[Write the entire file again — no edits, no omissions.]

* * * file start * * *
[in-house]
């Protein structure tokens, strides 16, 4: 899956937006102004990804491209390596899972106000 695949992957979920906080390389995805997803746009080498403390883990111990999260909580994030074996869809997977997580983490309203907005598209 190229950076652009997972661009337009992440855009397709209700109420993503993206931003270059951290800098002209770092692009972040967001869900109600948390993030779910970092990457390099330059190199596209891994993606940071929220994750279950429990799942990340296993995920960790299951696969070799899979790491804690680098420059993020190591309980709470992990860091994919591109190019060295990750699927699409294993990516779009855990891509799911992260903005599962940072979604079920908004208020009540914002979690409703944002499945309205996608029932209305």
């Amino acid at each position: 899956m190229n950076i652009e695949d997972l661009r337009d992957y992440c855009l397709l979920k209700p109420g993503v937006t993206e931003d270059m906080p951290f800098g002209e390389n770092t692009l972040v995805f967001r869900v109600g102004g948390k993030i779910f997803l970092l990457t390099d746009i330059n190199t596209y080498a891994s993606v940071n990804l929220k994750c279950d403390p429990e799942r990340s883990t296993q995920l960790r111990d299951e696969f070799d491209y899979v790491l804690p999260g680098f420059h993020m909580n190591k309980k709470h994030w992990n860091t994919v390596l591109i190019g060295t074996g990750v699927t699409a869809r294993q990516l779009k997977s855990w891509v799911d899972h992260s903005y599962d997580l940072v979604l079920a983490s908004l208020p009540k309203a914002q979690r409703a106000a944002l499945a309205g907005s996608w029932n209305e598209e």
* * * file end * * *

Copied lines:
[in-house]
């Protein structure tokens, strides 16, 4: 899956937006102004990804491209390596899972106000 695949992957979920906080390389995805997803746009080498403390883990111990999260909580994030074996869809997977997580983490309203907005598209 190229950076652009997972661009337009992440855009397709209700109420993503993206931003270059951290800098002209770092692009972040967001869900109600948390993030779910970092990457390099330059190199596209891994993606940071929220994750279950429990799942990340296993995920960790299951696969070799899979790491804690680098420059993020190591309980709470992990860091994919591109190019060295990750699927699409294993990516779009855990891509799911992260903005599962940072979604079920908004208020009540914002979690409703944002499945309205996608029932209305």
């Amino acid at each position: 899956m190229n950076i652009e695949d997972l661009r337009d992957y992440c855009l397709l979920k209700p109420g993503v937006t993206e931003d270059m906080p951290f800098g002209e390389n770092t692009l972040v995805f967001r869900v109600g102004g948390k993030i779910f997803l970092l990457t390099d746009i330059n190199t596209y080498a891994s993606v940071n990804l929220k994750c279950d403390p429990e799942r990340s883990t296993q995920l960790r111990d299951e696969f070799d491209y899979v790491l804690p999260g680098f420059h993020m909580n190591k309980k709470h994030w992990n860091t994919v390596l591109i190019g060295t074996g990750v699927t699409a869809r294993q990516l779009k997977s855990w891509v799911d899972h992260s903005y599962d997580l940072v979604l079920a983490s908004l208020p009540k309203a914002q979690r409703a106000a944002l499945a309205g907005s996608w029932n209305e598209e």